Then, when you're sure it's yours and yours alone, you explore it. You use whatever tools your talent allows to chip away at it, chip away at it's edges, at it's flaws.
Eventually, after many hours, days or weeks, your ability is exposed, for better or worse, and you make the choice - give it to the world, or keep it safe, in your world, never to be seen by other, judging eyes.
But you finish it, either way. You finsh the thing. You may choose to discard it, but the thing you throw away is complete, with all its perfect imperfections.

Writing isn't like that. It should be, but it isn't.

The block lets you start things. It begins things, but doesn't give you the tools to end them. It gives you characters, situations, scenarios. It doesn't give you stories, though.

Where do the stories come from? The easy, and lazy, answer is - I don't know.

The truth is different. The truth is, they come from exactly the same place as the music and the songs. They come from work.

It's a very rare writer who is a true artist. Mostly we're artisans, and need to work hard for our words.

And that's exactly what I intend to do. After I take Jake for a walk. Then wash the dishes. Then do the hoovering. Then pay the rent. And my road tax. And, well, other stuff that's important.

Once that's all done, I'm writing. Honest.

Monday, April 13, 2009

Two Writers

There are two writers I'm currently having multiple wordgasms with. One published, one not.
Charlie Huston has just released the fourth volume of his Joe Pitt series, called Every Last Drop.
He writes about vampires, but not in any way you're used to. These suckers are a bit different. They have a vyrus, and not all of them are happy about it. It's a disease that sets them apart from the 'normal' world, and they hate that. These guys and gals wish they were 'normal', but there are politics involved.
For a new take on noir, with added blood issues, you'd do a hell of a lot worse than checking out these books. They're published by Orbit. Read them, that's an order. Imagine Raymond Chandler without the ... actually, just imagine Raymond Chandler, James M Cain or Dashiell Hammett, with a twist.
From a writing point of view (sorry, POV), Huston does something that I'm entirely in awe of - he creates characters, a world and a history through very little more than dialogue and action. The exposition is in there, but you'll have to be very clever to spot it as you read. You get it later, but not at the time.
Any fans of sparse writing, read his books. They're a masterclass.

Which brings me to the second of the two writers I'm in awe of at the moment.

JW. Hicks.

Jesus, that lady can write.
If you're fortunate enough to know her work, I know you know exactly what I mean.
This woman can say more in a couple of words of dialogue than I could ever say in four paragraphs of prose.
When I was pretendng to be a guitarist in my youth I found my 'heaven' when I discovered Stevie Ray Vaughan. It was a heaven I knew I would never attain, but I had something to aim for. It made me more determined to try harder, even if I had to copy him first, before I found my own 'sound'.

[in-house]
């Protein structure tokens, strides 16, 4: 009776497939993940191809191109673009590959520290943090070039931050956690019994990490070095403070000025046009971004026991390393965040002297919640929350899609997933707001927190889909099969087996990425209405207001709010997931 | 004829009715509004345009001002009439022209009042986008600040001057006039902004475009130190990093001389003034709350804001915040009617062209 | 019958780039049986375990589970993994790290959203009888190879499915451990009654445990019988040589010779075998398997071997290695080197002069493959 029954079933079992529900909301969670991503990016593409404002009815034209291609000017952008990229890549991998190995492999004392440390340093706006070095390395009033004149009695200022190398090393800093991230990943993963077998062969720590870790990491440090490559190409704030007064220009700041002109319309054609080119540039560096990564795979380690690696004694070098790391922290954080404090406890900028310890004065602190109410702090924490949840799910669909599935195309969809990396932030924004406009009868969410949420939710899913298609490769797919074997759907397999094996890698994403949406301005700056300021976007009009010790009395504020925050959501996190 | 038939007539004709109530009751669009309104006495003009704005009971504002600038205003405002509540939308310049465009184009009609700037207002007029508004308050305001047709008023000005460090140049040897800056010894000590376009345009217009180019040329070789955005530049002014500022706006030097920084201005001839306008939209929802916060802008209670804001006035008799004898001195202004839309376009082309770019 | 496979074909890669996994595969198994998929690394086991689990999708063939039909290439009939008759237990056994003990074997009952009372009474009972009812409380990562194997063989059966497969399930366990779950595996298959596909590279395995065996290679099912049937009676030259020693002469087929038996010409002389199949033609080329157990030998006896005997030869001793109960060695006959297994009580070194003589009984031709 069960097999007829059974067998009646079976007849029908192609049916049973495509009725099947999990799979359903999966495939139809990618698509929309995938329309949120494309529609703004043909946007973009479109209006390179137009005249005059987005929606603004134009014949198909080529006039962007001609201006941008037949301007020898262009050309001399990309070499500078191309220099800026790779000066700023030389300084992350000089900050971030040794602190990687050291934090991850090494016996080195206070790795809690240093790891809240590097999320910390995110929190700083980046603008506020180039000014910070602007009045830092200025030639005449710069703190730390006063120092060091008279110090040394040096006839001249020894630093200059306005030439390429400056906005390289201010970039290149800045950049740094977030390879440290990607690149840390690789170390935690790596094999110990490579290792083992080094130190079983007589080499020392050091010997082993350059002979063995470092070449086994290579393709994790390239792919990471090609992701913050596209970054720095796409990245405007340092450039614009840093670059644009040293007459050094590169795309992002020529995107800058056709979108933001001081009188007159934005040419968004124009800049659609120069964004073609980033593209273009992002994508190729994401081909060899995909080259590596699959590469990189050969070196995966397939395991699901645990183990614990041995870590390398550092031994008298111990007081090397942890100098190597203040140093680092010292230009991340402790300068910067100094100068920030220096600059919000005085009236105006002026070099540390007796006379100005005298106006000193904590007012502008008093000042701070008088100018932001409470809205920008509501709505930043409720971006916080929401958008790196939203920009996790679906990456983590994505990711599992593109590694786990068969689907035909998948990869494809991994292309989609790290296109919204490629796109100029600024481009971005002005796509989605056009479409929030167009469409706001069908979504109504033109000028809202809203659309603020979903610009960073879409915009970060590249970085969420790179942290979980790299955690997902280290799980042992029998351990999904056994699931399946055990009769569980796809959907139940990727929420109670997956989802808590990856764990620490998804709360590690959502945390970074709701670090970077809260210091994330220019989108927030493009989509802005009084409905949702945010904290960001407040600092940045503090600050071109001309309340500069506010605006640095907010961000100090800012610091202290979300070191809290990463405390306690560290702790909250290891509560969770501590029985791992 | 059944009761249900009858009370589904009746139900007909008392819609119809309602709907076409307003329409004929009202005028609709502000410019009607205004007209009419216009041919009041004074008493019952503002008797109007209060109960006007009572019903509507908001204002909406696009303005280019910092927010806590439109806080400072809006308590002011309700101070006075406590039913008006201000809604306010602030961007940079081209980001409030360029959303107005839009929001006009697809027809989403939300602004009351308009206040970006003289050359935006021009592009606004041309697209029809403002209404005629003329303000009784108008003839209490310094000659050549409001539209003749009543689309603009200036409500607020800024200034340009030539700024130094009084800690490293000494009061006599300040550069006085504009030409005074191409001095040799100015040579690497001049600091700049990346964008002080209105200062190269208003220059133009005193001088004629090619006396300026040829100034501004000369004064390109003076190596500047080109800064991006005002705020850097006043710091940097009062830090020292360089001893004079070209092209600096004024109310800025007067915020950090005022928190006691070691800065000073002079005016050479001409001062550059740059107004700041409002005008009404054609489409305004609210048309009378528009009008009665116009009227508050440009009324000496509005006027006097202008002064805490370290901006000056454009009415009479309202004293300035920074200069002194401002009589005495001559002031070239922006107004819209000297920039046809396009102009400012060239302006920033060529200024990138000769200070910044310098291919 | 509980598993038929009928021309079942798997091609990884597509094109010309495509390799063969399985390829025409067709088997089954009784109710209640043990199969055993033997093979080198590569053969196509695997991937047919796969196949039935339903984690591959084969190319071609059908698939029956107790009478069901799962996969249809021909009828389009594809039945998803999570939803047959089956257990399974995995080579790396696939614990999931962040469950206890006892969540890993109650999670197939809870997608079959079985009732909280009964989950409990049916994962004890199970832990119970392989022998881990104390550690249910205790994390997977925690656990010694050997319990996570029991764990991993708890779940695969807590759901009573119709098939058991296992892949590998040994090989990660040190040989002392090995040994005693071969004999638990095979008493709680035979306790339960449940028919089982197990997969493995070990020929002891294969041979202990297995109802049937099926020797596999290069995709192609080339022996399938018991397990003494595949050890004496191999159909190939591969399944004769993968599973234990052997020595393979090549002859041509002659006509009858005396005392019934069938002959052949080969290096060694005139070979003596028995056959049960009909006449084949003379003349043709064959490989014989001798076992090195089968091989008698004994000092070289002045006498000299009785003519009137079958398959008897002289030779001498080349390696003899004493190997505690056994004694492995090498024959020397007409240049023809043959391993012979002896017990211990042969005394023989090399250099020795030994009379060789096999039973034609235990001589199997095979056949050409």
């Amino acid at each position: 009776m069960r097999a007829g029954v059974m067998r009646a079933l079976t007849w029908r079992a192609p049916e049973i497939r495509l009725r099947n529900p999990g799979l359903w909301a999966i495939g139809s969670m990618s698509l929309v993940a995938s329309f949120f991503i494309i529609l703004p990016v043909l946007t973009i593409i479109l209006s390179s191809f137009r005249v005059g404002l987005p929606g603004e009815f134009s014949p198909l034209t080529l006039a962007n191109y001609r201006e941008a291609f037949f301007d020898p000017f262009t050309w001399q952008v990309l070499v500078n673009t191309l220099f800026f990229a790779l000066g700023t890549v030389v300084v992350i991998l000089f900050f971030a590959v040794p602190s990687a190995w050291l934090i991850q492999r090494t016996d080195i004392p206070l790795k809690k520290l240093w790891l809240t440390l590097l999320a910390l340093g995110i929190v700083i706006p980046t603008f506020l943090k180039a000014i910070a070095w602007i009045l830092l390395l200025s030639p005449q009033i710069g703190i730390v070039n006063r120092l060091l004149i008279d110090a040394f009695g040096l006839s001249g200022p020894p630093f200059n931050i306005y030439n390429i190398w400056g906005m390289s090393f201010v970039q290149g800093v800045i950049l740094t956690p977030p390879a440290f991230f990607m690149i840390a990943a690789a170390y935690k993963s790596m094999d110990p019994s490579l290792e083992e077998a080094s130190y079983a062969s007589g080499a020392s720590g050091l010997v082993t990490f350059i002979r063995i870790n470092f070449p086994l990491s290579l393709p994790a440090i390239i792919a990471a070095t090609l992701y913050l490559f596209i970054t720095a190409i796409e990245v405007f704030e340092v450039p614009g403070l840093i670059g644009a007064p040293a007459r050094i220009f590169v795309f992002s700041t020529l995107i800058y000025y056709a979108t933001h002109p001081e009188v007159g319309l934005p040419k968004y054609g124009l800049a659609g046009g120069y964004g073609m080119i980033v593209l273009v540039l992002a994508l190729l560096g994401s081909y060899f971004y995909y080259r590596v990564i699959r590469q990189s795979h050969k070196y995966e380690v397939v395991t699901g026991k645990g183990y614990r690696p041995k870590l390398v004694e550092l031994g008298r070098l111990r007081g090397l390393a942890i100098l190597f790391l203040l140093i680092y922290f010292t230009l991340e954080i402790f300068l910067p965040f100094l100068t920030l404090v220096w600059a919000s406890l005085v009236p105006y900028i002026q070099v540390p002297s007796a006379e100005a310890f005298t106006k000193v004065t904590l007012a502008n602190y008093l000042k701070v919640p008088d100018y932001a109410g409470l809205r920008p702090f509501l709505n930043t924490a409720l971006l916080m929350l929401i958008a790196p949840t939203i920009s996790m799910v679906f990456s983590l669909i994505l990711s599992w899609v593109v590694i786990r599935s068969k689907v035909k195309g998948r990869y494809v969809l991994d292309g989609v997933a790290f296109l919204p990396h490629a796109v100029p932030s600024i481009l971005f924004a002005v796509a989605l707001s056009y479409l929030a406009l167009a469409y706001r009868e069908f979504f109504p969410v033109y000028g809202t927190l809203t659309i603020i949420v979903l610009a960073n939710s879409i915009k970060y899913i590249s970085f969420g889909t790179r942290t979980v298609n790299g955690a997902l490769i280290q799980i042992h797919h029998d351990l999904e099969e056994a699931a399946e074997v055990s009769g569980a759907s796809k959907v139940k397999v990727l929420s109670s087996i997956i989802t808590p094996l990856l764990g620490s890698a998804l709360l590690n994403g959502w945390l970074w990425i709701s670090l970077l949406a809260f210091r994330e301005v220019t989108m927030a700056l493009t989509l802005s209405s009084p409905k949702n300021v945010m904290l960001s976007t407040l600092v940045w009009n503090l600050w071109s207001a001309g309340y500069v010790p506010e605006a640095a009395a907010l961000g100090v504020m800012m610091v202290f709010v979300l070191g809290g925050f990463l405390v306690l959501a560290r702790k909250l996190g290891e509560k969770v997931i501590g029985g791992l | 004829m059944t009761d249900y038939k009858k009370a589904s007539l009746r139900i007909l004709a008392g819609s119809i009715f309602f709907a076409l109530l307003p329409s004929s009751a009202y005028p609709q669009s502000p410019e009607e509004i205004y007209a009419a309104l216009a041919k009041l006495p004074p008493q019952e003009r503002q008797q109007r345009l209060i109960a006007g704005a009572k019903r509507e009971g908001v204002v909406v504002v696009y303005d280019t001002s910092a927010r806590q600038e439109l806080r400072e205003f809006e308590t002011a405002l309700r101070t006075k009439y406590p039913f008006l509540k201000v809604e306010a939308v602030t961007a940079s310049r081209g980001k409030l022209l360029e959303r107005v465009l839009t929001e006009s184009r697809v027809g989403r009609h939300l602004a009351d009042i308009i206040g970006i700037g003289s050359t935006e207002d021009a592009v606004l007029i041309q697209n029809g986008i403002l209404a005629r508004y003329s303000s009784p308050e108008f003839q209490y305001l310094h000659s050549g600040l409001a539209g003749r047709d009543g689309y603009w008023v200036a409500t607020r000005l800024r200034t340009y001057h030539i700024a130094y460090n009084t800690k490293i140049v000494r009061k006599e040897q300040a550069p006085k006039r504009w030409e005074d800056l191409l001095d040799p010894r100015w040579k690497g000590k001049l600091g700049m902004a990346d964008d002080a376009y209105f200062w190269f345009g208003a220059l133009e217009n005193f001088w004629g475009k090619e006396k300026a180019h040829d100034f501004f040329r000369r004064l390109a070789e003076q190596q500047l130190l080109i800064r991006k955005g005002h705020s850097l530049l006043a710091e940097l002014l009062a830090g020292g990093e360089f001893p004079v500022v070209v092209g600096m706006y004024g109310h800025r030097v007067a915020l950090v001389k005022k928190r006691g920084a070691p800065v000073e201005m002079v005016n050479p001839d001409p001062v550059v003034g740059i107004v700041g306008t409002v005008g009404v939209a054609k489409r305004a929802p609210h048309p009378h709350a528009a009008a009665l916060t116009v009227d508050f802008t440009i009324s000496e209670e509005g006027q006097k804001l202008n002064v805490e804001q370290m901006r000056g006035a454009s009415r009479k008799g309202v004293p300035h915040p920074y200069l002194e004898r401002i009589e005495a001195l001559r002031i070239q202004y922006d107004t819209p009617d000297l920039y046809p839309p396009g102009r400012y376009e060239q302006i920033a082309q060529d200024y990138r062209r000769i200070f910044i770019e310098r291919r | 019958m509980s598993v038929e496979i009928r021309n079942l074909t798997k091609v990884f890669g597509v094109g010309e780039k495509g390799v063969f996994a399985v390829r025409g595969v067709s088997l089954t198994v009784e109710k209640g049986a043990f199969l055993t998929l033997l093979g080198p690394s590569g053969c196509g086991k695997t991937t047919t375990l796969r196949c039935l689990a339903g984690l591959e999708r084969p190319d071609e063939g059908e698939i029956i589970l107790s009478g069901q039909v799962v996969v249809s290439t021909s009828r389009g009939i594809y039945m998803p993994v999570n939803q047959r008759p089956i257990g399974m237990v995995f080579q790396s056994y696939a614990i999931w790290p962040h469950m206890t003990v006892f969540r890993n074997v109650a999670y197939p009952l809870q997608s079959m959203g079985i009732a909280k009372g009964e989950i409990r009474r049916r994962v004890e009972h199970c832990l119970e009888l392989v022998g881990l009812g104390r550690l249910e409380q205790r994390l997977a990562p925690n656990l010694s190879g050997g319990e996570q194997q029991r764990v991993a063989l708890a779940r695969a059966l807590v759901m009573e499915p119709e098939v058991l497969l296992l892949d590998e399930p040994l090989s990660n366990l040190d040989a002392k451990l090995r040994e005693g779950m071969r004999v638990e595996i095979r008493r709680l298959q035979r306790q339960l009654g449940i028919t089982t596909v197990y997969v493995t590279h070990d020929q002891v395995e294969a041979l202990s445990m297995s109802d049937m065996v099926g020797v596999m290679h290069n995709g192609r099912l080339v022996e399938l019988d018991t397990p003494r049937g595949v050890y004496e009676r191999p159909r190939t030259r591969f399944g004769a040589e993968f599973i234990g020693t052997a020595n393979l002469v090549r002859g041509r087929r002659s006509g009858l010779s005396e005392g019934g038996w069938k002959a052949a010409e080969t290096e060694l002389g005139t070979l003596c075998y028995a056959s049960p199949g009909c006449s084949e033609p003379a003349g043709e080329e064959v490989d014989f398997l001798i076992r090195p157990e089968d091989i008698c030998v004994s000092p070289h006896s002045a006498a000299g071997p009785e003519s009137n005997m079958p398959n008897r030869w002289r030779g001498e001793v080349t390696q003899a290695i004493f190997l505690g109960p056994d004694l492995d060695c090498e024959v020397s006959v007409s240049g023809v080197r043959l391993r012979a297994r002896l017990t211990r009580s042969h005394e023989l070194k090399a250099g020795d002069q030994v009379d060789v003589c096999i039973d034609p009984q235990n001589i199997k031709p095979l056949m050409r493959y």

That's how I feel about JW Hicks writing. I'm going to try to copy it, because it's just that fucking good, and I hope that by apeing it I might find a voice half as good for myself.

I'm not normally one for having 'heroes'. Turns out I have two, today.

Friday, April 3, 2009

Short Fuses (or How I learned to stop worrying and love the Anthology)

At the end of last year a number of members of an online writing group I'm with decided to put together an anthology of short stories, mainly just to see what happened.
It seemed simple - anyone want to contribute? Yes? Okay, post the story you want to go in the book here. Done? Cool, now someone else will do a proof-read on yours and you can proof-read someone else's, sound fair? Yes? Good. Is that us, we have our list? Yes? Excellent. Would the couple of us who can actually do things other than writing and talking crap like to design the cover, format the text and generally do shit loads of work at your own expense so the rest of us can look good? Yes? Really? Cool! Let's proceed, then.

From that point on the shit hit the fan, pushing the fan into the bath, electrocuting the barely formed anthology so badly it almost died a crispy yet damp, slightly smoking and comically depressing death.

The problem was that, initially, the idea was to take advantage of a 'free publishing' offer from another writing site, simply because it was, well, free, and, despite many reservations about the wisdom of the offer, it was a site many of us had benefited from in the past and we felt they deserved our support.
The previously mentioned 'reservations' were, however, pretty damned big, for some of us. This other site had promised (yes, actually promised) to publish several thousand books before Christmas. For free. This was in September. if you want to know more about this whole thing there are other websites, blogs, prisons etc where you'll find a wealth of opinion so I'm not going to go into it here. Mainly because I'm bored shitless with it all.
Anyway, for some of the anthology's contributers the, eh, ambition, of the proposed publishing endeavour was a little on the 'that's fucking impossible and never going to happen' side. So some started proposing that we look for other options - Lulu, Createspace etc. Some, though, were dead set on going with the free offer, to support the other site (right, I'm sick of typing 'the other site' so, in order to protect the innocent I'll call it WHO? from this point on). WHO? has been good to us, they said. Well, yes, the others said, It's been good to us, too. Doesn't mean they've got a hope in hell of pulling this off, though. The other others came back with - They deserve our support and we should stick with them. While other of the other others added - And it's FREE! The others (the first others not the other others) countered with So's Lulu, and Createspace, and lots of other places! And loyalty only goes so far ...